Scappoose's Colin Stoddard drives to the basket against Wilsonville's Tristan Davis on Tuesday night. (Photo by Greg Artman)
Scappoose's Colin Stoddard drives to the basket against Wilsonville's Tristan Davis on Tuesday night. (Photo by Greg Artman)

WILSONVILLE – The way No. 1 Wilsonville started Tuesday night, it appeared as if the Wildcats iron-fisted grip on 5A Northwest Oregon Conference boys basketball might be in jeopardy.

Playing for first place against visiting Scappoose, Wilsonville missed its first 10 shots and fell behind by eight points in the first quarter.

“We were out of sync on offense,” Wildcats coach Chris Roche said. “That's probably a credit to their defense. They were definitely the more physical team early, so we found ourselves in a hole.”

Gradually, though, Wilsonville (18-2, 8-1) seized control, scoring the last 14 points of the first half to take the lead and going on to a 42-32 win over the Indians (11-7, 7-2).

“I think we just realized what we were playing for,” junior post Tristan Davis said. “For me personally, and for our team, we're trying to be great. And that's what we're playing for.”

The 6-foot-7 Davis helped jump-start the offense and finished with a game-high 17 points. The Wildcats also got seven points each from sophomore wings Kallen Gutridge and Kyle Counts, who hit a big three-pointer midway through the fourth quarter to open a nine-point lead.

The Wildcats have won seven in a row since a 53-51 loss at La Salle Prep that ended their 77-game conference winning streak. The loss was a gut-punch for a proud program that has appeared in five 5A finals since 2015, winning three.

“The big thing after that La Salle game, we're not trying to be like the past Wilsonville teams, we're trying to be like this year's team,” Davis said. “That's what matters. We're going to get better. We've got different guys than the last years, with the streak. Coach said the best team he ever coached lost in league.”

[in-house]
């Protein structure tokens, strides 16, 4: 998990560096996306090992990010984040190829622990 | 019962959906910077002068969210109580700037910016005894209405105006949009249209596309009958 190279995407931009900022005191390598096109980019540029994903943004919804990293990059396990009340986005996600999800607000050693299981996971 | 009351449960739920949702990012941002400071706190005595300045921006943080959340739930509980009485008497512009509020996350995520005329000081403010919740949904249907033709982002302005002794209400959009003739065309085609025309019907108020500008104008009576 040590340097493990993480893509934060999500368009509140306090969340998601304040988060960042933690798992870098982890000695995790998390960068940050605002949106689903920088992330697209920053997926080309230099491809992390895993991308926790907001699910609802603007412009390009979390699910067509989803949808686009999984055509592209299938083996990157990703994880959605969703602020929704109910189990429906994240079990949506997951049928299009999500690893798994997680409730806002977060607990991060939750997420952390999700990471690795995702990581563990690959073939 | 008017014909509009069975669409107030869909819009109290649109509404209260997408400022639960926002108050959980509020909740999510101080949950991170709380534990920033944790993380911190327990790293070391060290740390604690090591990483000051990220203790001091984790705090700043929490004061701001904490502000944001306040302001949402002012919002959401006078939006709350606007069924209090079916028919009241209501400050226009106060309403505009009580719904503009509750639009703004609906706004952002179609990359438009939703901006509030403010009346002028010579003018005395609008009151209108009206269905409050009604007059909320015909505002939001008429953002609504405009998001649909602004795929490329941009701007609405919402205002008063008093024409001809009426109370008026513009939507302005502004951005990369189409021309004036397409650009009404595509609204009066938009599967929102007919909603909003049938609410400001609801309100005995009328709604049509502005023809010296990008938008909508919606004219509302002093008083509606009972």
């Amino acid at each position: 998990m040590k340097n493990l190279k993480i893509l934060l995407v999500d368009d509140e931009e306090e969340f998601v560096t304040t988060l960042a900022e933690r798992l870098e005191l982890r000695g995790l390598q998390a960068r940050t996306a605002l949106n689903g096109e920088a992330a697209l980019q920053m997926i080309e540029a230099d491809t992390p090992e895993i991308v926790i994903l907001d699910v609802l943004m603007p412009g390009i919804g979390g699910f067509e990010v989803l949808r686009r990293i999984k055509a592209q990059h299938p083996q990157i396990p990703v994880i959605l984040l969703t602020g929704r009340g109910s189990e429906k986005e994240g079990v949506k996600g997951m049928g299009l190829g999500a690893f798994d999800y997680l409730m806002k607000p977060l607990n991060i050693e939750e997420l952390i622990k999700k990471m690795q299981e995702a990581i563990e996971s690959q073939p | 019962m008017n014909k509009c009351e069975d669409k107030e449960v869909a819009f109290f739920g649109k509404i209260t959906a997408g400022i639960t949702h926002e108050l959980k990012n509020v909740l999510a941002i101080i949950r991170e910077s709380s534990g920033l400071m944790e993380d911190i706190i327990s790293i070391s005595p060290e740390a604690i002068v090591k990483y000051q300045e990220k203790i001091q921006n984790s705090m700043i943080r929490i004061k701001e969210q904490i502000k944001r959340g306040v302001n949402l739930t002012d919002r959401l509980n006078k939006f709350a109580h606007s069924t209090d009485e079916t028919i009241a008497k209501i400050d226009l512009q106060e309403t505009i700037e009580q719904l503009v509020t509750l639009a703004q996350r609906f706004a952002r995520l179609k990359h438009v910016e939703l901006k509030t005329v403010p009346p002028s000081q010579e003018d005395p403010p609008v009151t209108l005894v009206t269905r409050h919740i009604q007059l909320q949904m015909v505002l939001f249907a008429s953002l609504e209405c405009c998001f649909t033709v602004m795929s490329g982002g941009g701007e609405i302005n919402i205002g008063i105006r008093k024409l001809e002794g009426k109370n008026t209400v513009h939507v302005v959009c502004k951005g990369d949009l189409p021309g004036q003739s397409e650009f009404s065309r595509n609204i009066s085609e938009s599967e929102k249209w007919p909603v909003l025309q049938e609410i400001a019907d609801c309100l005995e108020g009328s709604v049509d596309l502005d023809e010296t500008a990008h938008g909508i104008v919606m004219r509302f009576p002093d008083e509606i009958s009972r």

Roche said the Wildcats are “still a work in progress.” They never did find a consistent flow on offense Tuesday, shooting 37.5 percent (18 for 48).

“They're great kids, but we don't quite have the leadership we need yet,” Roche said. “I think they want to do it, but we don't always play the right way. We don't always play hard enough. If we can't run an offense better than we did tonight, it's going to be tough. But we also have times when we find our rhythm and we're pretty good on offense.”

Davis, a highly recruited defensive end in football who has offers from Colorado and Nevada, scored seven of Wilsonville's first nine points. He kept it going in the second half, scoring on putbacks, jumpers and spin moves.

“I play my part,” said Davis, who averages 10 points per game and has a season high of 28. “We've got talented players on this team. Anybody in the rotation can get their own shot, they can go off. Some games they shine, some games I shine. I just got what was there. When we moved the ball, I got the shots that were open for me.”

Davis also drew the tough defensive assignment of guarding Scappoose 6-3 senior guard Luke McNabb, who scored 11 of his team-high 13 points in the second half.

“I thought he played great,” Roche said of Davis. “He had to guard a really good player in McNabb, but he not only did a very good job defensively on him, he asserted himself on offense. He's had some big games for us, especially lately. He came up big tonight. He was the difference-maker tonight.”

McNabb scored off a pass from junior Skyler Schmidt to draw the Indians within 23-22 late in the third quarter. But Wilsonville scored the next six points – four by Davis – to take command.

The game represented a big opportunity for Scappoose. The Indians went a combined 2-28 in the NWOC in their first three seasons after leaving 4A. But they made the leap to conference contender this season, losing only to Wilsonville, including a 58-41 home defeat Jan. 22.

“I'm so proud of these guys,” Scappoose coach Matt Humphreys said. “My first year at Scappoose we were 1-21, and now we're competing with the best in the state. How could you not be anything but elated with these guys? When you put it in perspective, it's pretty incredible.

“They were very focused, really appreciative of the opportunity. They created it for themselves.”

The 6-8 Schmidt, who entered averaging a team-high 19.6 points per game, finished with five points on 1-for-6 shooting. He had difficulty getting a clean look against the defense of 6-10 senior Logan Thebiay.

“For a 6-10 kid, he's very athletic,” Roche said of Thebiay. “He's a legit 6-10 and he's strong, but he moves great. He wins lines in practices. He's pretty versatile. Schmidt is an excellent scorer, and Logan was out there by himself on him and did a great job.”